Secret Invasion was the first Marvel event which I followed as each issue was released. Naturally, following such a massive event filled me with recurring feelings of excitement. Every month, picking up the next issue of Secret Invasion, I continued to speculate about what was going to happen next. The covers were beautifully ominous, the stakes were high, and the whole Skrull invasion had been building from the beginning of Bendis’ New Avengers series. Secret Invasion, as an event, felt all-encompassing, involving all of the big names from the Avengers and the Fantastic Four. Characters appeared in Secret Invasion who hadn’t been involved in the broader Marvel Universe for years, including Nick Fury, Thor, and Bucky Barnes as Captain America. Even smaller characters, such as the Young Avengers and the Thunderbolts, were included in the action. Secret Invasion felt like the largest event ever. Obviously, this leaves me looking at Secret Invasion with rose-tinted goggles. I remember all of the epic, blockbuster moments, and exciting pay-off from Bendis’ New Avengers which captivated me as a kid. Even considering my own personal nostalgia, while Secret Invasion is not perfect, it holds up pretty well.
Within the context of Bendis’ Avengers run, Secret Invasion feels like the pay-off for years of set-up. Ever since Avengers Disassembled, Bendis built up an atmosphere of uncertainty and division in the Marvel Universe. In Disassembled, Bendis tore down Earth’s Mightiest Heroes, subsequently removing Nick Fury from the board in Secret War, decimating the mutant population in House of M, dividing the superhuman community in Civil War, and confronting the heroes with their sins in World War Hulk. While Bendis did not personally write all of these events, he shaped the environment in which they took place. In the pages of New Avengers and Mighty Avengers, Bendis formed a tense and morally gray world. This new, unstable era for the Marvel heroes left the Avengers divided and unsure of themselves. Additionally, series such as New Avengers, Mighty Avengers, and New Avengers: Illuminati all slowly revealed a secret infiltration of the Earth by the Skrulls, a shape-shifting alien race. This infiltration caused a spread of mistrust and paranoia in the superhuman community, isolating the outlaw New Avengers and sending Tony Stark on an obsessive hunt for the Skrulls. In light of the Skrull infiltration, one major player remained under suspicion: Spider-Woman. Throughout Bendis’ New Avengers run, Jessica Drew constantly shifted allegiances, between S.H.I.E.L.D., HYDRA, Nick Fury, and the Avengers, leaving her true loyalty unknown. Furthermore, Jessica defected from the rebel New Avengers to the pro-registration Mighty Avengers, leaving those on both sides uncertain of her motives for doing so.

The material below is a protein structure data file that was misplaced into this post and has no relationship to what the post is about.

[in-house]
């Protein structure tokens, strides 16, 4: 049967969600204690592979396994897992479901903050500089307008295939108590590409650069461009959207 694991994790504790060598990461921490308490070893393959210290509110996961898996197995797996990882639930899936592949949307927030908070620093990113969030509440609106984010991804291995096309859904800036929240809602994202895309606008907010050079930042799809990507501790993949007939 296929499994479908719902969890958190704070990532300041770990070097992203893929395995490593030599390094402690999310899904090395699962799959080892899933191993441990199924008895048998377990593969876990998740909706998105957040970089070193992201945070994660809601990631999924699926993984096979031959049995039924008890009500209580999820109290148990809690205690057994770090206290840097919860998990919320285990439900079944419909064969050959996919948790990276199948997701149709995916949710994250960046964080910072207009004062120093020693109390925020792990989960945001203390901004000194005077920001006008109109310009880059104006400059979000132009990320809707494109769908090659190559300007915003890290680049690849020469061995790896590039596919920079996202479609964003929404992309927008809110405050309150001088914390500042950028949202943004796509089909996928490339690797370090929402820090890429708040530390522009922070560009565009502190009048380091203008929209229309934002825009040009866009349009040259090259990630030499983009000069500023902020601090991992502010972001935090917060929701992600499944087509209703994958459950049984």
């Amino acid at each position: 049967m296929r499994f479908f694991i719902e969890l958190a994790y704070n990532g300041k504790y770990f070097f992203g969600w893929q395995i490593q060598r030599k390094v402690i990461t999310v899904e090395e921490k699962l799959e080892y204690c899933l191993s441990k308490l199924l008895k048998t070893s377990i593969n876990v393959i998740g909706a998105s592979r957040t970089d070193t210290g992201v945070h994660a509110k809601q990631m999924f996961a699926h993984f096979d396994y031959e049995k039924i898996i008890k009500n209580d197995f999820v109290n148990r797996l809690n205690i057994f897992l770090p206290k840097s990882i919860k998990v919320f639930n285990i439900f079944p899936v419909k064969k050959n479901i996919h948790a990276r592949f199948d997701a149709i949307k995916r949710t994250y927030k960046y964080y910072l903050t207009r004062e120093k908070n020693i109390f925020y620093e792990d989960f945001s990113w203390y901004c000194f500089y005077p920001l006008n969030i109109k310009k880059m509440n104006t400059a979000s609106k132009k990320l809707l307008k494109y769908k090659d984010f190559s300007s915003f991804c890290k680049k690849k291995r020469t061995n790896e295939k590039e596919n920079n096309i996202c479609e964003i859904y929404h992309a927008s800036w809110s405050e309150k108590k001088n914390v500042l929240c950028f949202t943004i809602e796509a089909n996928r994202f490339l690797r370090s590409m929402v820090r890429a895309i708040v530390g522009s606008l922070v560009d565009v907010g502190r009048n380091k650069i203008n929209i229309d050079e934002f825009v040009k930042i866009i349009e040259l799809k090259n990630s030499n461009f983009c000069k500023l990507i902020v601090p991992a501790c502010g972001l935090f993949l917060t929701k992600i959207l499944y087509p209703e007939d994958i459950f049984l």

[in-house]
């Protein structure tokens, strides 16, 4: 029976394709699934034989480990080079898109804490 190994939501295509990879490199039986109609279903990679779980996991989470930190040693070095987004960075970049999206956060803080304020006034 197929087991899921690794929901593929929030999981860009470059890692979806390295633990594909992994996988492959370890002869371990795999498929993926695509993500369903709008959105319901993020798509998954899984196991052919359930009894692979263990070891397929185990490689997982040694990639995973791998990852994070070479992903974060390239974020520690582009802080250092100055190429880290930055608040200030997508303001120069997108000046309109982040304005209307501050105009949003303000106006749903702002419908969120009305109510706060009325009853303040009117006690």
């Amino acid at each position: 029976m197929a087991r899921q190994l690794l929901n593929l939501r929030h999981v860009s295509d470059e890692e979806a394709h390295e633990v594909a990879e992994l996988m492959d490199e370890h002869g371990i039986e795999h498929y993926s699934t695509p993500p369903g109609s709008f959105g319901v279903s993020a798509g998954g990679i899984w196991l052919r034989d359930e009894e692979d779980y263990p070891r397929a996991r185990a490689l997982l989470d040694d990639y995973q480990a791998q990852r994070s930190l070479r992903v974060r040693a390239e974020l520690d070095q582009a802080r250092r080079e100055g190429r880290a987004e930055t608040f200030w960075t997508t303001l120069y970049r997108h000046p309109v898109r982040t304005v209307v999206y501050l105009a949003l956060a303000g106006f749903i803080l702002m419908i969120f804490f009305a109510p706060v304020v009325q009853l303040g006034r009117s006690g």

After years of building up an environment of uncertainty, a Skrull infiltration, and Spider-Woman’s suspicious behavior, Bendis uses Secret Invasion as the culmination of these plot threads. The Skrulls finally make their move on Earth, moving from a surreptitious infiltration to full-scale invasion. Every major line of defense is disrupted, stranding the Avengers in the Savage Land, sending the Fantastic Four’s headquarters into the Negative Zone, crashing the S.H.I.E.L.D. helicarrier into the ocean, blowing up the SWORD space station, attacking Thunderbolts mountain, infecting all Stark technology with a virus, and capturing Reed Richards, aka Mr. Fantastic. Each of these actions is carried out by a different Skrull agent, posing as a key player in the Marvel Universe. Skrulls pose as trusted individuals, such as former Ant-Man Hank Pym, or the Avengers’ butler, Jarvis. These sudden betrayals expose the vulnerability of the Marvel Universe, taking advantage of years of trusted relationships. The Skrulls take advantage of the little trust left in the divided superhuman community. Out of this invasion, humanity must come together in order to regain control from the Skrulls. Old friends must return, old alliances must reform, and heroes must become the shining beacon of hope they once were. This call for action is answered in the most unlikely of places, such as the Young Avengers, the fifty-state initiative, and Nick Fury’s Secret Warriors.
Out of everyone in the event, Iron Man is hit by Secret Invasion the hardest. Secret Invasion represents everything which Tony Stark tried to prevent. Throughout Civil War, Mighty Avengers, and the Illuminati, Stark worked to protect the Earth from disasters like the Kree-Skrull War, while staving off public mistrust of heroes. Yet, while Stark is the director of S.H.I.E.L.D. and the leader of the Avengers, he is still rendered defenseless against the Skrull invasion. Stark’s technology is crippled, he is impaired by an alien virus, and the Avengers are stranded from the rest of civilization. Despite seeing the invasion coming, Stark remains unprepared for its impact. More importantly, Stark’s actions to protect humanity ironically caused the invasion. The Illuminati’s actions have once more come back to haunt them, leaving humanity to pay the price. Ultimately, Stark must rely on others to save the world, rather than take matters into his own hands like before. It is the other Avengers which help Stark escape the Savage Land, and it is the unification of the Avengers, Young Avengers, Secret Warriors, the Initiative, the Thunderbolts, and even some super-criminals, which stops the Skrull invasion. Through this united front of heroism, Stark remembers what being an Avenger is all about.